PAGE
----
It started with an email. This is an email I have read about on the internet for the last 5 years of getting. It was an email that I always wanted, but was never in a position to get. I am talking about the Y Combinator interview email. I am used to seeing it in other blog posts. But on Monday, it was in my inbox.
For additional context
I applied with a different idea months before the deadline. About a week before the deadline, I emailed them this.
I don’t know if I got accepted for the original app or the original email. So I honestly have no idea what they were expecting when they interview me tomorrow (Today is a day before my interview as of this writing, April 28th)
So you might be wondering, what did I do once I knew I was supposed to interview at YC in a week? Well, I needed to make my idea an actual company. I needed to build out the product, talk to users, and get to revenue before the interview. So, what did I do? I got to work.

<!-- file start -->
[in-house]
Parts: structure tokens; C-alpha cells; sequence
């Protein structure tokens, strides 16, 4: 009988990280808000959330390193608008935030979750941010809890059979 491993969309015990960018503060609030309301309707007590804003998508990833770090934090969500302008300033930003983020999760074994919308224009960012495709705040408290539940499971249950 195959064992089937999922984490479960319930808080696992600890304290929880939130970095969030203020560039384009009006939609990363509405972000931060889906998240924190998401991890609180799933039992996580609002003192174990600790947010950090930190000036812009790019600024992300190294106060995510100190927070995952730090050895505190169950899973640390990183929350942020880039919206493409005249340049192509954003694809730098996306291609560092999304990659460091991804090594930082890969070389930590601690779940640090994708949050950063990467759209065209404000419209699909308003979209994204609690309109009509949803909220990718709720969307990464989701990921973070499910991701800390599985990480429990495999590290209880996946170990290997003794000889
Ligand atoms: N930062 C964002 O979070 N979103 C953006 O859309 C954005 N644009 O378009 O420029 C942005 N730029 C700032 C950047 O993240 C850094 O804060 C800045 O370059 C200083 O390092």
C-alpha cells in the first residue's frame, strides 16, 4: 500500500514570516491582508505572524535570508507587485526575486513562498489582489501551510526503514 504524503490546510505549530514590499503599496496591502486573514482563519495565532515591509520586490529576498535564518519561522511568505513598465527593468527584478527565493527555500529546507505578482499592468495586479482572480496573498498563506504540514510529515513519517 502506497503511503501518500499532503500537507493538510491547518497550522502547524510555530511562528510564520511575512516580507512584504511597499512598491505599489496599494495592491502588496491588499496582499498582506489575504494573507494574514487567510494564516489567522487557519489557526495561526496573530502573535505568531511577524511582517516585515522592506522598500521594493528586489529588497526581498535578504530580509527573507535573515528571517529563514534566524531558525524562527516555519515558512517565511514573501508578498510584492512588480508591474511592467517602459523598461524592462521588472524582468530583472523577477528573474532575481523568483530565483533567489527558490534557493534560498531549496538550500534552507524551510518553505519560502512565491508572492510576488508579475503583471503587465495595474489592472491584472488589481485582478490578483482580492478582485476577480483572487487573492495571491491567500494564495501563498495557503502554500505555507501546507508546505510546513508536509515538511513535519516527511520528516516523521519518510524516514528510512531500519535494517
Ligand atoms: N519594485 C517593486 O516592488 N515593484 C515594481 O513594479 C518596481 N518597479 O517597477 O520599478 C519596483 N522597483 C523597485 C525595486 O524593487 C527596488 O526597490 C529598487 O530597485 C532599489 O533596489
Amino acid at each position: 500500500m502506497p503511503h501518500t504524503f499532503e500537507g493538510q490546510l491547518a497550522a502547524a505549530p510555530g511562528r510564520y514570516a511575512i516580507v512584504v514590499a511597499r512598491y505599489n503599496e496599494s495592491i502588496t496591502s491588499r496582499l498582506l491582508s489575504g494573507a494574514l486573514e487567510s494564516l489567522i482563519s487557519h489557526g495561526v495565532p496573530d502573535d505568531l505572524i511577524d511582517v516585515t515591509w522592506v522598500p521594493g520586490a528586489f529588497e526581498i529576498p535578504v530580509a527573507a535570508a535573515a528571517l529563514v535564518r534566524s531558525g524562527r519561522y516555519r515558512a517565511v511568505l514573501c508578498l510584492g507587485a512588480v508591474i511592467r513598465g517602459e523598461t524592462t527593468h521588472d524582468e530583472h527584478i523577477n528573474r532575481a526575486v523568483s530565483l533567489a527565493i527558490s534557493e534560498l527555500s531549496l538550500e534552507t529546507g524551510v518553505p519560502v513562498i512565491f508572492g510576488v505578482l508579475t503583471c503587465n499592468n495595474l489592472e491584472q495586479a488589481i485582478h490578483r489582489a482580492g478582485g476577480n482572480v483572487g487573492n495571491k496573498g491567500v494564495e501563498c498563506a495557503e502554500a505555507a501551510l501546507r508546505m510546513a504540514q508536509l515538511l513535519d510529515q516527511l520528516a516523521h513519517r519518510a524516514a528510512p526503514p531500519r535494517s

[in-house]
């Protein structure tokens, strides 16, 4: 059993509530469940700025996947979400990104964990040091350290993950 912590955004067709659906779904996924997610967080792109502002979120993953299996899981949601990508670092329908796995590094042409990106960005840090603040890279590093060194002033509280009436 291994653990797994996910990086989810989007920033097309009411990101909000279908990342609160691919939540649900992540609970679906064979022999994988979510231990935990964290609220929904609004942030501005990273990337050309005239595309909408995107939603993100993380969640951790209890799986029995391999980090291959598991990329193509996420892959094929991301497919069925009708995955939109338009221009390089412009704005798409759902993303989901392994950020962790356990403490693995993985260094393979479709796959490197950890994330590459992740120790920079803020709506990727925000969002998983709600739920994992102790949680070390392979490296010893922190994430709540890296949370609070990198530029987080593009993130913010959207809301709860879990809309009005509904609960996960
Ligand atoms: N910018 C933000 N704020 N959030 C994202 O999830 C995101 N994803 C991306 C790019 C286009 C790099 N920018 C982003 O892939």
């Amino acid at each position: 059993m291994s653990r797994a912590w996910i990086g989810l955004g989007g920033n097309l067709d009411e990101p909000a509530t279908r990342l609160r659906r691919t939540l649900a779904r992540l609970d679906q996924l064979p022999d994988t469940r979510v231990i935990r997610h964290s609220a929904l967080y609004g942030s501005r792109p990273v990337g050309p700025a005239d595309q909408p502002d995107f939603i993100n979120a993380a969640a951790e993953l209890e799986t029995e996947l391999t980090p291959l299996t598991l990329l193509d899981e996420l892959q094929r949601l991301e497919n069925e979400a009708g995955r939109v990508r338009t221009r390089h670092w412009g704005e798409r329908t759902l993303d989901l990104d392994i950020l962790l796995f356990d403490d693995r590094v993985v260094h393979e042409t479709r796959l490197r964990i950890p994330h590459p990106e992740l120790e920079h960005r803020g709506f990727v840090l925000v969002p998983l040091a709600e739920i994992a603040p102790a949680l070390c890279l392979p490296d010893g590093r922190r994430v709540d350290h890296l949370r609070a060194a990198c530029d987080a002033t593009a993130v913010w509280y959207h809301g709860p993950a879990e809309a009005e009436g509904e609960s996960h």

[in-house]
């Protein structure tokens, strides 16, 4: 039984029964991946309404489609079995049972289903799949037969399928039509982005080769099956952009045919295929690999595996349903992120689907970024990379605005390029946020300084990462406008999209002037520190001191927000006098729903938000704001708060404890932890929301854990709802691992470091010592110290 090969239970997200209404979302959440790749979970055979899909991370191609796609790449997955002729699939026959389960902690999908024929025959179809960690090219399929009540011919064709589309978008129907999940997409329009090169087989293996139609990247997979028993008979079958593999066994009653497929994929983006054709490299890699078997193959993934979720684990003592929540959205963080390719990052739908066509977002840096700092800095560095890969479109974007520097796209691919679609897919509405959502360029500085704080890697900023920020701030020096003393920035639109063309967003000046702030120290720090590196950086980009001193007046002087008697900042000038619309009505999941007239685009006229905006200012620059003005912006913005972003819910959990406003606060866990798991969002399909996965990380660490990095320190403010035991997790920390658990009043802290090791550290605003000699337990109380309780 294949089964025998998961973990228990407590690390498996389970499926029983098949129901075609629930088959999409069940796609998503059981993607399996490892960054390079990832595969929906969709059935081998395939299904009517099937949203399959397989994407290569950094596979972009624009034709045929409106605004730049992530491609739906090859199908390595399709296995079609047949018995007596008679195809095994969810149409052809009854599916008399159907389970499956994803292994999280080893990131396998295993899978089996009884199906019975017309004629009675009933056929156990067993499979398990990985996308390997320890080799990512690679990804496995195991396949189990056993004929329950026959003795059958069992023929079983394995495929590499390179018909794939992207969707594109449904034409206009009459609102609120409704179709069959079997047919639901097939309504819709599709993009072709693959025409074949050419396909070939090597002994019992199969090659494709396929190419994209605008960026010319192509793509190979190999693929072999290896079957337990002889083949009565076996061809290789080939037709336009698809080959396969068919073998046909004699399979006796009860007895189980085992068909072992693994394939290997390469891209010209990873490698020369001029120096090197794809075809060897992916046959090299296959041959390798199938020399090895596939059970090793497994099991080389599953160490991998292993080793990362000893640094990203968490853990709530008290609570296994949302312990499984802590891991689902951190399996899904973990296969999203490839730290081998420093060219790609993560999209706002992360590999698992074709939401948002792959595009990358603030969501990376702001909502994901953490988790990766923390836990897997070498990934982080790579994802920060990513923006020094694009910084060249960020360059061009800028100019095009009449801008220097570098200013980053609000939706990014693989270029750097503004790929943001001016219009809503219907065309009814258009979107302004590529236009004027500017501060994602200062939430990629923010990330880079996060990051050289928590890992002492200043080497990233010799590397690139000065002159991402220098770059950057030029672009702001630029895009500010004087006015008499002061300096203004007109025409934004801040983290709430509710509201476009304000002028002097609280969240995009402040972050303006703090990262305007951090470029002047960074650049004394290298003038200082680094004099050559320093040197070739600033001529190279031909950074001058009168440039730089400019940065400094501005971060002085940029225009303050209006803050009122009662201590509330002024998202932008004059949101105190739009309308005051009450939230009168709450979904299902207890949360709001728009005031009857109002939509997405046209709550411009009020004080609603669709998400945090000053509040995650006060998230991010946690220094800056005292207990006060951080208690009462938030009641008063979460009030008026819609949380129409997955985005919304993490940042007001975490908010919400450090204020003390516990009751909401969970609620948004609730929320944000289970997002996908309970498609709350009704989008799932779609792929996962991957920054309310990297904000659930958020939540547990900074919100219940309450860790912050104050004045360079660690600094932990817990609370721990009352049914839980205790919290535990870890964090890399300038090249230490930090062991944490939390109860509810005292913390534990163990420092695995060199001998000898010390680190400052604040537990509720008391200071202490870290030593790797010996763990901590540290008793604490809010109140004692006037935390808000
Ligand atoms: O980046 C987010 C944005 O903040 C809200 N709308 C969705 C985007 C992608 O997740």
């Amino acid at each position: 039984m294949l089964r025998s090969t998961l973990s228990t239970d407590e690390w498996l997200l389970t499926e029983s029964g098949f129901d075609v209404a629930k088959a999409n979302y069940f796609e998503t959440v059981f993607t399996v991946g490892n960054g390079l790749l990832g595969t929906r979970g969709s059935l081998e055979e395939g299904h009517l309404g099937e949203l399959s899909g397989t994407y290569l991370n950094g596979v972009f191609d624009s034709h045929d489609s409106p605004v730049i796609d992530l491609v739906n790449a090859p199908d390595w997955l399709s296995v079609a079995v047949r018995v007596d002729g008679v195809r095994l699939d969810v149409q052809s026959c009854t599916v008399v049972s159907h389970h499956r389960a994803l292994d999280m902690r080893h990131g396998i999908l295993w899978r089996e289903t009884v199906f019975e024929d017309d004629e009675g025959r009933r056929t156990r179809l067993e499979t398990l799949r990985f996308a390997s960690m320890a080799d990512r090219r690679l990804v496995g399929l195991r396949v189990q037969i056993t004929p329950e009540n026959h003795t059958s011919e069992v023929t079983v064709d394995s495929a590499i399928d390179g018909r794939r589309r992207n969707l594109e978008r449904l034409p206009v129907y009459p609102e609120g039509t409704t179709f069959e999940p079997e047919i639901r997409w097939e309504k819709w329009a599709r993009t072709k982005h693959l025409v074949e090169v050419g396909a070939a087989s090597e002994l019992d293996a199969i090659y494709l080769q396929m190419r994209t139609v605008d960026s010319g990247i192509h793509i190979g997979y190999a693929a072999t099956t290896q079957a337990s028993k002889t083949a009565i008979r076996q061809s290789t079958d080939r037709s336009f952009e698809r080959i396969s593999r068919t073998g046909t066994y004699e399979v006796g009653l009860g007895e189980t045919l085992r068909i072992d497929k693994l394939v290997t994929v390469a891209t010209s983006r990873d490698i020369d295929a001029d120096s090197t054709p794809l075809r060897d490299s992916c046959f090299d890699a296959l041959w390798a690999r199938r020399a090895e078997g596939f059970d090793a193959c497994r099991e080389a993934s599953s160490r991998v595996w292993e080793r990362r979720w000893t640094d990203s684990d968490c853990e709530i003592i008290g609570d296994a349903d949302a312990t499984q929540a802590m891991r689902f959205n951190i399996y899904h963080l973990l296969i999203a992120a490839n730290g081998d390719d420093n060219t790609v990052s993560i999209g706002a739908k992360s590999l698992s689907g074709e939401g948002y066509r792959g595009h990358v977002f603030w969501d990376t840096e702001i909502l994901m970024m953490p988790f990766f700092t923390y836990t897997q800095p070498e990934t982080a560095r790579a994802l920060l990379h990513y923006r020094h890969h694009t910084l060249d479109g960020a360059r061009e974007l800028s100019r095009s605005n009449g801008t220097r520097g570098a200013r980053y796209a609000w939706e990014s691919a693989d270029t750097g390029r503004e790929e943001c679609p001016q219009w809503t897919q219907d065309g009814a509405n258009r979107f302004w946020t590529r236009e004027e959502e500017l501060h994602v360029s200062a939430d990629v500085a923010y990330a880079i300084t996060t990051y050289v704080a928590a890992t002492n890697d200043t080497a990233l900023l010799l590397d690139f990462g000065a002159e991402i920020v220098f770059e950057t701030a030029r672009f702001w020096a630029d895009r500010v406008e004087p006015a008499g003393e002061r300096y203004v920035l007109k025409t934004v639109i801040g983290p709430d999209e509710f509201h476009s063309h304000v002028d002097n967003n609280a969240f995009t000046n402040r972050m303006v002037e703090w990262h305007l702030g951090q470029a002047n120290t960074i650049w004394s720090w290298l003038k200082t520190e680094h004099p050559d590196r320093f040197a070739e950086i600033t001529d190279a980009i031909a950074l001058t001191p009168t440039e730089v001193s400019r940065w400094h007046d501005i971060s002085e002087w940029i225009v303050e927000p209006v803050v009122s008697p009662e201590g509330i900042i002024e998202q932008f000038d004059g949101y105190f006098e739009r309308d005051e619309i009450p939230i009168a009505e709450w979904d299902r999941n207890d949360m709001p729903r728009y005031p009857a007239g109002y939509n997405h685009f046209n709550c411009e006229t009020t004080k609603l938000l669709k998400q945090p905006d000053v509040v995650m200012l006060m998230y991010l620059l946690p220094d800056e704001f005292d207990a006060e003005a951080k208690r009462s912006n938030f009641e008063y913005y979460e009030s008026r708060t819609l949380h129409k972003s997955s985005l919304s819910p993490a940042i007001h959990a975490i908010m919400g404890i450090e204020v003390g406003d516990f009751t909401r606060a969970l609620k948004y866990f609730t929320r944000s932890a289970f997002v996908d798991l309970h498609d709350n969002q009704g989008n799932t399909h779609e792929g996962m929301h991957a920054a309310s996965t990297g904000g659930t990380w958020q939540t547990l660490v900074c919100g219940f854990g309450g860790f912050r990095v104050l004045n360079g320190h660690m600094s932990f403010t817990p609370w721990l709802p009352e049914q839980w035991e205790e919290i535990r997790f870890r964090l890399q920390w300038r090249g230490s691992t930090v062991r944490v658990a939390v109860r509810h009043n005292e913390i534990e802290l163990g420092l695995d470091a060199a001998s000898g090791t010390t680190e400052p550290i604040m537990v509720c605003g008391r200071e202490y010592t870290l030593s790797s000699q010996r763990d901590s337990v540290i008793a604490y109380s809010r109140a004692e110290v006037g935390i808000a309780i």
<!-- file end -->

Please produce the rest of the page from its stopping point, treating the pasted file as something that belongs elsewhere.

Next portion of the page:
What do I work on? I let the business model guide my thinking
So I knew I wanted to build something that was in the creator world. With that said, there were a million directions I could have gone in. What is key about this moment is I pick a direction and just stick with it, even if I change that path based on new data. For me, I really wanted to innovate on the business model. I think the freemium model is not for me. And I didn’t want to make an expensive course. And I didn’t want to do ISAs, I don’t think the unit economics work for me at the pre-seed stage.
So I decided I would build a product that is in the range of $15-$50/mo. With that, I can: